The book does an excellent job of portraying the characters – they all make mistakes, pay for them, and move on with their lives (well, except for the ones that eat it).  The movie mostly justs throws characters in to sort of fit in with the book, but just ends up doing whatever most of the time.  The movie makes some really weird changes with characters. It turns the murder victim from a crooked “businessman” who was in the rackets to a good samaritan that’s trying to release the secrets of the organization he worked for.  Shirl’s bodyguard is whitewashed and turned into a character that hunts Thorn throughout the movie, and Billy Chung, the murderer, is also whitewashed and he is tuned into more of a hitman.  This was a bummer, because one of the most interesting parts of the novel is following the decisions he makes because of his situation as a poor Chinese American in a piece of crap city.

Winner: Make Room! Make Room!

Setting

Soylent Green takes place in the year 2022, in an overpopulated New York sprawl, while Make Room! Make Room! takes place in the year 1999.  Both do a great job of showing the depravity of the over populated New York, from its stair wells overflowing with homeless to the lots where cars have set dead for years and serve as warm homes for the vagrants.  The world building in both is amazing – most of the time it feels like the world is going to smother you, there’s a constant sense of congestion on the streets that works well in both mediums.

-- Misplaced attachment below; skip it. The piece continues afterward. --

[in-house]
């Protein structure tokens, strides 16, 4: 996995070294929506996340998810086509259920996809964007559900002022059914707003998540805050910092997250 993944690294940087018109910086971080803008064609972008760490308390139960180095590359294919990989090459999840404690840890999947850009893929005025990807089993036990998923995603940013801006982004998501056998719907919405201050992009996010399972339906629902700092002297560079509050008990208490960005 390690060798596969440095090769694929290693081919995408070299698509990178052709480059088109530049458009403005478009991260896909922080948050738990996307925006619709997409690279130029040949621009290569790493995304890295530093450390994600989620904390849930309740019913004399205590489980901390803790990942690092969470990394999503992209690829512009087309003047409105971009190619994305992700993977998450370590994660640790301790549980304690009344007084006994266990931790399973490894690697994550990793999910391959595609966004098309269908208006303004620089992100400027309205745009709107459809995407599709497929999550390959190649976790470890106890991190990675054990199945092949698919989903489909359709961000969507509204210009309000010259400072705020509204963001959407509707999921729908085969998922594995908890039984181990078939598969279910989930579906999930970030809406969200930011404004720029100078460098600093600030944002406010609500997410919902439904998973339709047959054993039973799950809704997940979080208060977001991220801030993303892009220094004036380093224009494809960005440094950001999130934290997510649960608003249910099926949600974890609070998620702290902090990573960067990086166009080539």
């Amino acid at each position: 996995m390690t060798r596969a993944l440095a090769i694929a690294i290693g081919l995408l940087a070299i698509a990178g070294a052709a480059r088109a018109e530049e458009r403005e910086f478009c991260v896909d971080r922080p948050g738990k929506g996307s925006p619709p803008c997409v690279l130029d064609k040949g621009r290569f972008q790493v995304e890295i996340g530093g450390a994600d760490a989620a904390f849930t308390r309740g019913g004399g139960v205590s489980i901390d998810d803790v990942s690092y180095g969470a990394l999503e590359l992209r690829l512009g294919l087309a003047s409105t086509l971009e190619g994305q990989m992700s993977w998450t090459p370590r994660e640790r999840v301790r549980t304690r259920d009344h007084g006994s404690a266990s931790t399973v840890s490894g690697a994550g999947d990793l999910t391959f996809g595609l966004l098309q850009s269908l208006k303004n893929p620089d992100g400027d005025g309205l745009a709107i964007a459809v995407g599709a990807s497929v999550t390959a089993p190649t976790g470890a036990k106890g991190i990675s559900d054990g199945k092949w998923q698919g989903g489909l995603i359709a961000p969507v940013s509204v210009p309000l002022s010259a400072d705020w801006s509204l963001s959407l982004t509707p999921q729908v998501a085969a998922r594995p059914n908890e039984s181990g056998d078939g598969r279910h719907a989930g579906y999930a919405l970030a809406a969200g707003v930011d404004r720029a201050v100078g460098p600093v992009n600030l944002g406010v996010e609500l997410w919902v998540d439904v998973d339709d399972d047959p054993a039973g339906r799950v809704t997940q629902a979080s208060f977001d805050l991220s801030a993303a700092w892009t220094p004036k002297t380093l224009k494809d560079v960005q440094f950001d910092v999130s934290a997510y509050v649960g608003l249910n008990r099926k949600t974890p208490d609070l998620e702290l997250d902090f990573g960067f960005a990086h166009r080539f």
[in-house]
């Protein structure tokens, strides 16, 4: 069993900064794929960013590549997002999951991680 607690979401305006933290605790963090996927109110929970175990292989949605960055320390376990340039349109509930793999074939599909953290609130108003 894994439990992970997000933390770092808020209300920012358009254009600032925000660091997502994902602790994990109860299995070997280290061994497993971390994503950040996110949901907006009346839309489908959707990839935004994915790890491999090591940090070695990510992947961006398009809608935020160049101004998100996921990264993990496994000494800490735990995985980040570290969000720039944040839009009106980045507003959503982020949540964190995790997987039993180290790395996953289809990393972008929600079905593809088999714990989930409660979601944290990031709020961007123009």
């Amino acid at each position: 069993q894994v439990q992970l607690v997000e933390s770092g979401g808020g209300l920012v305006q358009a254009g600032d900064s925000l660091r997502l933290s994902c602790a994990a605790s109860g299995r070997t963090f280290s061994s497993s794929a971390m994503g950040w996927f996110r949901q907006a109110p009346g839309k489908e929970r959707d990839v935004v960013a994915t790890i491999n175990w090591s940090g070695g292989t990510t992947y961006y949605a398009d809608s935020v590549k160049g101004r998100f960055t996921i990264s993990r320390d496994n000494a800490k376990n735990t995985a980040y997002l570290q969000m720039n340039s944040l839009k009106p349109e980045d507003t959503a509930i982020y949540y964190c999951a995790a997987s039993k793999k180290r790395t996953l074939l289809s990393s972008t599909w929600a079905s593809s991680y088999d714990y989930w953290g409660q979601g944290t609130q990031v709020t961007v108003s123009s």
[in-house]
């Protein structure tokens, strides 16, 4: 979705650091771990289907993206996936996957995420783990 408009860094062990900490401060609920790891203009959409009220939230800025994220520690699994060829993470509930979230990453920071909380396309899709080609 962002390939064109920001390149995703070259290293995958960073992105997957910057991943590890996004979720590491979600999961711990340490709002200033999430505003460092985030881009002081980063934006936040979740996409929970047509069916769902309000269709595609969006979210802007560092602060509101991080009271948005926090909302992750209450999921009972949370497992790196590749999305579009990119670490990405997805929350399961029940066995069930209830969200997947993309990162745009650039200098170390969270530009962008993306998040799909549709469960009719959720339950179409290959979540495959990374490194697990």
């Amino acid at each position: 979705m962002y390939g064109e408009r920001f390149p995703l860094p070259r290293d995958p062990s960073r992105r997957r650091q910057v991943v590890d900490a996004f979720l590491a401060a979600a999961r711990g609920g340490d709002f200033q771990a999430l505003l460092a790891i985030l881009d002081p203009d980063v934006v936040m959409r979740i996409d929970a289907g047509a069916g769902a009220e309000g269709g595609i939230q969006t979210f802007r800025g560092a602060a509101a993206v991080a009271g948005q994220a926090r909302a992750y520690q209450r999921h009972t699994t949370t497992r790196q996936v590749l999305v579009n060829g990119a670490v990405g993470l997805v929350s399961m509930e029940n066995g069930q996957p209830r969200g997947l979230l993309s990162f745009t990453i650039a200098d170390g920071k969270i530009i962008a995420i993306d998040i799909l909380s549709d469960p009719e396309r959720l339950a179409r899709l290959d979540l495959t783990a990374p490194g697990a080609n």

Winner: Tie!

Theme

The obvious theme in both is that if left unchecked, overpopulation could be the thing that brings mankind down.  Make Room! Make Room! gets a little preachy at times while delving into the topic of birth control to stave the problem, which the movie never touches on, and hits a little on resource usage.  Both the movie and book are there to really make you think, and even though culturally we are more aware of the dangers of resource exhaustion, we still have a ways to go to solve these problems.

Winner: Make Room! Make Room!

Overall

Soylent Green provides a more exciting story with a nice conspiracy and twist at the end, while Make Room! Make Room! provides more thought provoking material while giving a more in depth look at life in an overpopulated world.  That said, I think both are pretty awesome, and you should check them out if you get the chance.